Monday, May 30, 2011

Memorial Day - 2011

The morning started out cloudy and threatening of rain. Didn't matter. I still attended the very fun, patriotic and neat parade right here in the villages of Mahtomedi and Willernie. It starts out with American Legion carrying the flags. Then the Mahtomedi fire trucks (which turned out to be about 5) and the ambulance. Of course, the girls scouts and boy scouts are there in all their glory proudly wearing their uniforms and passing out flags and candy. There is the yellow ribbon group which is quite impressive. The Mahtomedi High School band playing all the patriotic songs. The Auxiliary ladies selling poppies. There is more that I fail to mention because I cannot remember. I really like this small home town parade. It makes one proud. It is fun seeing neighbors and friends and people you have not seen for awhile.

Then everybody gathers around the flag pole. Pledge of Allegiance is recited. A welcome by Commander of Legion post Ken Lohr (some of you may remember that he was married to our dear friend Judy) Star Spangled banner is played and the flag is raised and then lowered to half mast. None other than our famous Gemma Barry decked out in her Legion Axillary hat with all her buttons and metals gave the invocation. She did a heck of a job. The man behind me said "she has a bit of brogue." A Memorial Day address by a colonel. It was moving and touching. America the Beautiful is played. Mayor of Mahtomedi-Jud Marshall says a few words. Band plays the Battle Hymn of the Republic. Then they start a medley of all the military songs while the girl scouts place flags on the crosses in front of all the local men & women who have served and are now deceased. Silent prayer. My Country Tis of Thee is played. Benediction by the famous Gemma Barry. 21 gun salute and then Taps which is echoed from a distance. It was wonderful.

When I was young almost every Memorial Day we would go to Lake Crystal, MN and plant flowers at my maternal grandparents grave and then go for a picnic with the cousins and aunts & uncles. I also remember going with my dad to get flowers and we would go to his sister's grave to plant. The flowers were always very unpretentious. Just something simple. Dad would usually always pick pansies and we would try to find the prettiest one. I always liked Memorial Day (and I do remember when it was called Decoration Day.)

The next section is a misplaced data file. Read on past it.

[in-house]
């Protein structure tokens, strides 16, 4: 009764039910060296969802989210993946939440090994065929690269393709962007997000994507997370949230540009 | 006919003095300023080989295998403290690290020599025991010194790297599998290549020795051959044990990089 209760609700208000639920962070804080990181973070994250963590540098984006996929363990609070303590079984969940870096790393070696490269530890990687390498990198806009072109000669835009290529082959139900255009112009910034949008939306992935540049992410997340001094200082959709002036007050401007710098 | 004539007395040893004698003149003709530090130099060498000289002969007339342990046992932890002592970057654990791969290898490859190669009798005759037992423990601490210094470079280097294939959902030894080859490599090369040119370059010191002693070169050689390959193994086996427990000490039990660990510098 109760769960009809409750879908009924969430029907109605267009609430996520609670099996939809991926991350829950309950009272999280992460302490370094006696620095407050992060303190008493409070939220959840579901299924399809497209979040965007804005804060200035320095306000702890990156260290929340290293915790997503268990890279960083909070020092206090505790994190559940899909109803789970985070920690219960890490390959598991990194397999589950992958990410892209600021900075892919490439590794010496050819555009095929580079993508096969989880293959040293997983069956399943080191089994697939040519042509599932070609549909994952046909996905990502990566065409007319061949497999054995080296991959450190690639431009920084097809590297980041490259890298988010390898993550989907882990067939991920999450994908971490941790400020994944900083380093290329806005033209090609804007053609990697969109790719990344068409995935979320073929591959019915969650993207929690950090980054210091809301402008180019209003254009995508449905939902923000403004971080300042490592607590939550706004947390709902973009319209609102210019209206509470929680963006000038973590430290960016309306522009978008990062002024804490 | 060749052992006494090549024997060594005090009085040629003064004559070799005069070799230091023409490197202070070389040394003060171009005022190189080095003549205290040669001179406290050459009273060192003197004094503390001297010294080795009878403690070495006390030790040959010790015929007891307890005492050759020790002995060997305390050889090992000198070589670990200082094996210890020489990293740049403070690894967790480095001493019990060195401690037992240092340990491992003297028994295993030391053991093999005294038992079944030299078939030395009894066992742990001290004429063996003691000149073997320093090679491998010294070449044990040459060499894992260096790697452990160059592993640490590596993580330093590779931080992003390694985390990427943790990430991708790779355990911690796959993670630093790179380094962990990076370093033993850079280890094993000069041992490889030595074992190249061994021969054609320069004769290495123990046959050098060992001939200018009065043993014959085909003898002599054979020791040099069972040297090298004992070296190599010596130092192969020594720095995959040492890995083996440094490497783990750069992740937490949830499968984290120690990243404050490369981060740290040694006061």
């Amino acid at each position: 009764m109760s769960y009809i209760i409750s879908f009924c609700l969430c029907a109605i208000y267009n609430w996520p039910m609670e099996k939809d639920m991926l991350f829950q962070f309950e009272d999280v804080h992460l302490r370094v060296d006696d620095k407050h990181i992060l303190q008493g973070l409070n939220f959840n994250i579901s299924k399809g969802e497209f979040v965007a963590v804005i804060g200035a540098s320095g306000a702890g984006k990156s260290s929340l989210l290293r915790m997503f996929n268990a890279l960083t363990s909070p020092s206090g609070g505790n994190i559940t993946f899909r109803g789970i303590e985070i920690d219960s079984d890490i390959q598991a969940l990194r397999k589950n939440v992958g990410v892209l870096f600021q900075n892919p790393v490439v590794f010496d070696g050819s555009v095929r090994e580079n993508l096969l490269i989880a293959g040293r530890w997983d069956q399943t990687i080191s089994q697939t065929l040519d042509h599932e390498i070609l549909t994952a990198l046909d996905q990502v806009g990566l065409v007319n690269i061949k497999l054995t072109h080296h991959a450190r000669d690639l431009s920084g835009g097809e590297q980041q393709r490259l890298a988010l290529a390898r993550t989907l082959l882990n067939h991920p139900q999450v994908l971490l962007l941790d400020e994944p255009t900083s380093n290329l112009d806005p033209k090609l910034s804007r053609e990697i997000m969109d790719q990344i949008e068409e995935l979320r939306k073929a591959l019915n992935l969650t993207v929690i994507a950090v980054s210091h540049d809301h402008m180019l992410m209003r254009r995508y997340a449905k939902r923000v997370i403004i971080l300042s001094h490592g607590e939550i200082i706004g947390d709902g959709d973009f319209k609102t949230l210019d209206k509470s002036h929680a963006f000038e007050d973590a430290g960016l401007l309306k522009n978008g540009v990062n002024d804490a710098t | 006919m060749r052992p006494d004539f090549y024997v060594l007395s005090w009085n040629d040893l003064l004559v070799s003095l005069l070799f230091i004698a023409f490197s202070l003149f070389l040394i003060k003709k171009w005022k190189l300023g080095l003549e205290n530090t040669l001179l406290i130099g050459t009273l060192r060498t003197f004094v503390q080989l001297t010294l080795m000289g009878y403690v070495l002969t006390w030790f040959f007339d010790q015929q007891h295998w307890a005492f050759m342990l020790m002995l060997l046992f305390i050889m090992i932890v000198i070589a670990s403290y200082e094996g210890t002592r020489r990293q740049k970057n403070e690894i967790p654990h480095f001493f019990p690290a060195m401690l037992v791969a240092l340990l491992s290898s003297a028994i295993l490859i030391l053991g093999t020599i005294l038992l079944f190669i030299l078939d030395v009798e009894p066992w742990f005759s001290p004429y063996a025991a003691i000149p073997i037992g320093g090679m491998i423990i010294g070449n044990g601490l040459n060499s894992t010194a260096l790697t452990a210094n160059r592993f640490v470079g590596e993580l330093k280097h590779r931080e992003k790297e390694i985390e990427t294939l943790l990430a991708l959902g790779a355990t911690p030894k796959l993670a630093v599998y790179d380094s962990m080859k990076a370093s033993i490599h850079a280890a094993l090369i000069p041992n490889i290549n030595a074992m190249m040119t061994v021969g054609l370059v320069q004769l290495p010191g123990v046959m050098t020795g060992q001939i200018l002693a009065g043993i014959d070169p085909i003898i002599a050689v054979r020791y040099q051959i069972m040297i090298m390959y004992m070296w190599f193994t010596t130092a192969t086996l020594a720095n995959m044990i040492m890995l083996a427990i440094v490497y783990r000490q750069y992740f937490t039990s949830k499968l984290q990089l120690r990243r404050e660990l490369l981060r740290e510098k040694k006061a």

Every Memorial Day it was always important for Mom to get to the cemetery to plant on Dad's, Wayne's and baby Alex grave. She would go buy the plants and then we would go out there. I would plant and she would tell me exactly what to do. Now I have to sadly take over. I don't mind. I really find it very comforting to plant the simple flowers. Pansies for dad. I did not get any pictures of Wayne's or baby Alex but we also planted there.
Watering the flowers that were just planted on Mom's grave.

Job done. It took some work because Pudge & I had to dig it all out and we only had the little hand shovels. After the head stone gets put in we will fix it like Dad's. There is a white geranium, pink impatiens, white alyssum and a few pansies.

Dad's grave. He got the yellow pansies and some red impatiens and white geranium.

Watering the flowers on Dad's. Mom's little garden is on my left.

This is the sign with all the names of the local military who are deceased. I zeroed in on Wayne's name.
Gemma Barry giving the invocation. She did an excellent job. Made us all proud.
The start of the parade--down Mahtomedi Avenue and around the corner to the triangle.
Gemma with her 2 granddaughters--Amaya and Gabbie.
The crosses in front of the sign with the flags.

Sunday, May 8, 2011

Tribute to Mom

Tribute to Mom

Elizabeth Jane Reed. Some of you called her “Grandma.” Some of you called her “GG.” One of you called her “your sister.” Others called her “Aunt.” And many of you called her “friend.” I was the only one privileged enough to call her “Mom.”

I not only loved my mom – I liked my mom. It may have seemed like I was mad at her at times because I would always be hollering at her. But that was only so she could hear me. Of course, we would irritate each other at times but get really mad at each other and have ugly, cross words did not happen.

So what did I like about my mom.
· She was fun. She could turn something and anything into an adventure.